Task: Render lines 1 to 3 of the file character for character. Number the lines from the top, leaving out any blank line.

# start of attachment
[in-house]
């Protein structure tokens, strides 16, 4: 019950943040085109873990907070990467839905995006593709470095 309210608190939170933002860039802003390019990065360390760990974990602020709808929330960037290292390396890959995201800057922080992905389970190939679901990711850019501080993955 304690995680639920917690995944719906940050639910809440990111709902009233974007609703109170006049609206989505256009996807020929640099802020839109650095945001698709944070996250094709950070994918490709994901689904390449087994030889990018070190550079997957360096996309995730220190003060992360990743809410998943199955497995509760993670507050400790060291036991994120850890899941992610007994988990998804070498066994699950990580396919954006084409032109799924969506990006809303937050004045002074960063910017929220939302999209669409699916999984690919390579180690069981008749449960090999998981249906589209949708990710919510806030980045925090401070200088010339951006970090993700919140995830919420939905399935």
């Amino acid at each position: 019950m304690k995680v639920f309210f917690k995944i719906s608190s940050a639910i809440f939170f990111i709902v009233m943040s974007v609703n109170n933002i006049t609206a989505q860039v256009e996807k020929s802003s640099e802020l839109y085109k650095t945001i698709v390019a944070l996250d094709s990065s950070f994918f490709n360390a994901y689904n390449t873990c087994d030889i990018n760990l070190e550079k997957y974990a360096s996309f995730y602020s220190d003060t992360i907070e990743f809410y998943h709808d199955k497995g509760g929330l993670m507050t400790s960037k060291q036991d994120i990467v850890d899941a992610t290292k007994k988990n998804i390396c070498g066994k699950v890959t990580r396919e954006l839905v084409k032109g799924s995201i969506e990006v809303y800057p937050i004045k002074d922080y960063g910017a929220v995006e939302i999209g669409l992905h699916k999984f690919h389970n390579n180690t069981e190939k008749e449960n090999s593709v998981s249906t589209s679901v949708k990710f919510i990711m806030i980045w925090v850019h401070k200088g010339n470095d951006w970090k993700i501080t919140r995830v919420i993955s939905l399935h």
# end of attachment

[in-house]
């Protein structure tokens, strides 16, 4: 019950943040085109873990907070990467839905995006593709470095 309210608190939170933002860039802003390019990065360390760990974990602020709808929330960037290292390396890959995201800057922080992905389970190939679901990711850019501080993955 304690995680639920917690995944719906940050639910809440990111709902009233974007609703109170006049609206989505256009996807020929640099802020839109650095945001698709944070996250094709950070994918490709994901689904390449087994030889990018070190550079997957360096996309995730220190003060992360990743809410998943199955497995509760993670507050400790060291036991994120850890899941992610007994988990998804070498066994699950990580396919954006084409032109799924969506990006809303937050004045002074960063910017929220939302999209669409699916999984690919390579180690069981008749449960090999998981249906589209949708990710919510806030980045925090401070200088010339951006970090993700919140995830919420939905399935």
């Amino acid at each position: 019950m304690k995680v639920f309210f917690k995944i719906s608190s940050a639910i809440f939170f990111i709902v009233m943040s974007v609703n109170n933002i006049t609206a989505q860039v256009e996807k020929s802003s640099e802020l839109y085109k650095t945001i698709v390019a944070l996250d094709s990065s950070f994918f490709n360390a994901y689904n390449t873990c087994d030889i990018n760990l070190e550079k997957y974990a360096s996309f995730y602020s220190d003060t992360i907070e990743f809410y998943h709808d199955k497995g509760g929330l993670m507050t400790s960037k060291q036991d994120i990467v850890d899941a992610t290292k007994k988990n998804i390396c070498g066994k699950v890959t990580r396919e954006l839905v084409k032109g799924s995201i969506e990006v809303y800057p937050i004045k002074d922080y960063g910017a929220v995006e939302i999209g669409l992905h699916k999984f690919h389970n390579n180690t069981e190939k008749e449960n090999s593709v998981s249906t589209s679901v949708k990710f919510i990711m806030i980045w925090v850019h401070k200088g010339n470095d951006w970090k993700i501080t919140r995830v919420i993955s939905l399935h």